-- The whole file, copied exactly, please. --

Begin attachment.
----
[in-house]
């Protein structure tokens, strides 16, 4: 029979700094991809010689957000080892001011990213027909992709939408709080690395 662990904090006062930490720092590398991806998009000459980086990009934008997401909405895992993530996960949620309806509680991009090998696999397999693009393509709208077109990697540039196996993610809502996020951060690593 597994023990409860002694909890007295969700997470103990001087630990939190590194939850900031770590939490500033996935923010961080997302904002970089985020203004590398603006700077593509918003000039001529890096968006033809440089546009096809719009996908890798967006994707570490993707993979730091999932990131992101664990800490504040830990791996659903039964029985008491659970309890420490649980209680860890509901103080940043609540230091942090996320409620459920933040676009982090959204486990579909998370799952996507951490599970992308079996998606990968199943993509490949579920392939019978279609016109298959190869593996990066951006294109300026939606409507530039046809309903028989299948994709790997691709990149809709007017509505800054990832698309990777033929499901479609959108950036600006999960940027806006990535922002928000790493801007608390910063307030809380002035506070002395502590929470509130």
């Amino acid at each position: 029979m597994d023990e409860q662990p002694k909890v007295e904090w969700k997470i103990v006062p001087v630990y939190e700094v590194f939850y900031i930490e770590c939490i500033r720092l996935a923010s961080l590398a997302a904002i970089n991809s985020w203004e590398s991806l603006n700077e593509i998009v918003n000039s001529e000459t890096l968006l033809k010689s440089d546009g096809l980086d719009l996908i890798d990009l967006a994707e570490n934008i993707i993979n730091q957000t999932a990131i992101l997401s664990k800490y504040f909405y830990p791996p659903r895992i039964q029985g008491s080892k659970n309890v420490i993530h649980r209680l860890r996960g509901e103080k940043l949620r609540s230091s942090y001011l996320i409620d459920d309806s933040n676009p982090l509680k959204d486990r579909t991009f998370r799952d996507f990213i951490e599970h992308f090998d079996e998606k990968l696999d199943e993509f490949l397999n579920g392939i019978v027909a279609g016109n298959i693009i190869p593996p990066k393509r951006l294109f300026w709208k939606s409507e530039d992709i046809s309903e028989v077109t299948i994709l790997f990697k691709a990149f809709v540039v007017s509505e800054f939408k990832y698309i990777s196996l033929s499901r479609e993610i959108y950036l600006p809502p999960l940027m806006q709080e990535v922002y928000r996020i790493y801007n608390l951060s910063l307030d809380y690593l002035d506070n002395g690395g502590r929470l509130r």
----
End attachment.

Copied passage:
[in-house]
């Protein structure tokens, strides 16, 4: 029979700094991809010689957000080892001011990213027909992709939408709080690395 662990904090006062930490720092590398991806998009000459980086990009934008997401909405895992993530996960949620309806509680991009090998696999397999693009393509709208077109990697540039196996993610809502996020951060690593 597994023990409860002694909890007295969700997470103990001087630990939190590194939850900031770590939490500033996935923010961080997302904002970089985020203004590398603006700077593509918003000039001529890096968006033809440089546009096809719009996908890798967006994707570490993707993979730091999932990131992101664990800490504040830990791996659903039964029985008491659970309890420490649980209680860890509901103080940043609540230091942090996320409620459920933040676009982090959204486990579909998370799952996507951490599970992308079996998606990968199943993509490949579920392939019978279609016109298959190869593996990066951006294109300026939606409507530039046809309903028989299948994709790997691709990149809709007017509505800054990832698309990777033929499901479609959108950036600006999960940027806006990535922002928000790493801007608390910063307030809380002035506070002395502590929470509130």
């Amino acid at each position: 029979m597994d023990e409860q662990p002694k909890v007295e904090w969700k997470i103990v006062p001087v630990y939190e700094v590194f939850y900031i930490e770590c939490i500033r720092l996935a923010s961080l590398a997302a904002i970089n991809s985020w203004e590398s991806l603006n700077e593509i998009v918003n000039s001529e000459t890096l968006l033809k010689s440089d546009g096809l980086d719009l996908i890798d990009l967006a994707e570490n934008i993707i993979n730091q957000t999932a990131i992101l997401s664990k800490y504040f909405y830990p791996p659903r895992i039964q029985g008491s080892k659970n309890v420490i993530h649980r209680l860890r996960g509901e103080k940043l949620r609540s230091s942090y001011l996320i409620d459920d309806s933040n676009p982090l509680k959204d486990r579909t991009f998370r799952d996507f990213i951490e599970h992308f090998d079996e998606k990968l696999d199943e993509f490949l397999n579920g392939i019978v027909a279609g016109n298959i693009i190869p593996p990066k393509r951006l294109f300026w709208k939606s409507e530039d992709i046809s309903e028989v077109t299948i994709l790997f990697k691709a990149f809709v540039v007017s509505e800054f939408k990832y698309i990777s196996l033929s499901r479609e993610i959108y950036l600006p809502p999960l940027m806006q709080e990535v922002y928000r996020i790493y801007n608390l951060s910063l307030d809380y690593l002035d506070n002395g690395g502590r929470l509130r």